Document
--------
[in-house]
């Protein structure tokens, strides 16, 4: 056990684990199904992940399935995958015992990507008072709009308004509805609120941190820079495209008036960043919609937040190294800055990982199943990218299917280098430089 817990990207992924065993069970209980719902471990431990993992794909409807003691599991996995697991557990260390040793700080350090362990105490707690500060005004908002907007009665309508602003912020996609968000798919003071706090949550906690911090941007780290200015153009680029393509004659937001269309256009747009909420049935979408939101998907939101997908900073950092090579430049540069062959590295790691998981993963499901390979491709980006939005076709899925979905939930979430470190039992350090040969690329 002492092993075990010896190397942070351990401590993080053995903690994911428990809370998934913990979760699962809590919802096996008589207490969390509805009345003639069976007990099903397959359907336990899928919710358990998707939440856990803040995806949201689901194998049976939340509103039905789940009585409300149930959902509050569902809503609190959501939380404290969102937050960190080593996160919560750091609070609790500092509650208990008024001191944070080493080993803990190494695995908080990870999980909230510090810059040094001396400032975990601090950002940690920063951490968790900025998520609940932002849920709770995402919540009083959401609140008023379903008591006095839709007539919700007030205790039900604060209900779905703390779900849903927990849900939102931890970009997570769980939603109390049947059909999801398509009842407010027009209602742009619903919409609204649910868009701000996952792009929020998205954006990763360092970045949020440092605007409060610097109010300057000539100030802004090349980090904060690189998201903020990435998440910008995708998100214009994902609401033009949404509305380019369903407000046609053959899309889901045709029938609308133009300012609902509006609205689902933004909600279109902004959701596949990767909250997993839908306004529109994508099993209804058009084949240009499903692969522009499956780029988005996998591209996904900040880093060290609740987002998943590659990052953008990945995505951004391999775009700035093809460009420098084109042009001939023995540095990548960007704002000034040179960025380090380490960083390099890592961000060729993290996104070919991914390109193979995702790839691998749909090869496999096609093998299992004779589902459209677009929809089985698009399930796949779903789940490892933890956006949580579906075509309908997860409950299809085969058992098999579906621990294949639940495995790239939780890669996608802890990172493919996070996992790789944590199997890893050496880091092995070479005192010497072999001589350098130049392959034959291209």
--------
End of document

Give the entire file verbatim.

[in-house]
């Protein structure tokens, strides 16, 4: 056990684990199904992940399935995958015992990507008072709009308004509805609120941190820079495209008036960043919609937040190294800055990982199943990218299917280098430089 817990990207992924065993069970209980719902471990431990993992794909409807003691599991996995697991557990260390040793700080350090362990105490707690500060005004908002907007009665309508602003912020996609968000798919003071706090949550906690911090941007780290200015153009680029393509004659937001269309256009747009909420049935979408939101998907939101997908900073950092090579430049540069062959590295790691998981993963499901390979491709980006939005076709899925979905939930979430470190039992350090040969690329 002492092993075990010896190397942070351990401590993080053995903690994911428990809370998934913990979760699962809590919802096996008589207490969390509805009345003639069976007990099903397959359907336990899928919710358990998707939440856990803040995806949201689901194998049976939340509103039905789940009585409300149930959902509050569902809503609190959501939380404290969102937050960190080593996160919560750091609070609790500092509650208990008024001191944070080493080993803990190494695995908080990870999980909230510090810059040094001396400032975990601090950002940690920063951490968790900025998520609940932002849920709770995402919540009083959401609140008023379903008591006095839709007539919700007030205790039900604060209900779905703390779900849903927990849900939102931890970009997570769980939603109390049947059909999801398509009842407010027009209602742009619903919409609204649910868009701000996952792009929020998205954006990763360092970045949020440092605007409060610097109010300057000539100030802004090349980090904060690189998201903020990435998440910008995708998100214009994902609401033009949404509305380019369903407000046609053959899309889901045709029938609308133009300012609902509006609205689902933004909600279109902004959701596949990767909250997993839908306004529109994508099993209804058009084949240009499903692969522009499956780029988005996998591209996904900040880093060290609740987002998943590659990052953008990945995505951004391999775009700035093809460009420098084109042009001939023995540095990548960007704002000034040179960025380090380490960083390099890592961000060729993290996104070919991914390109193979995702790839691998749909090869496999096609093998299992004779589902459209677009929809089985698009399930796949779903789940490892933890956006949580579906075509309908997860409950299809085969058992098999579906621990294949639940495995790239939780890669996608802890990172493919996070996992790789944590199997890893050496880091092995070479005192010497072999001589350098130049392959034959291209």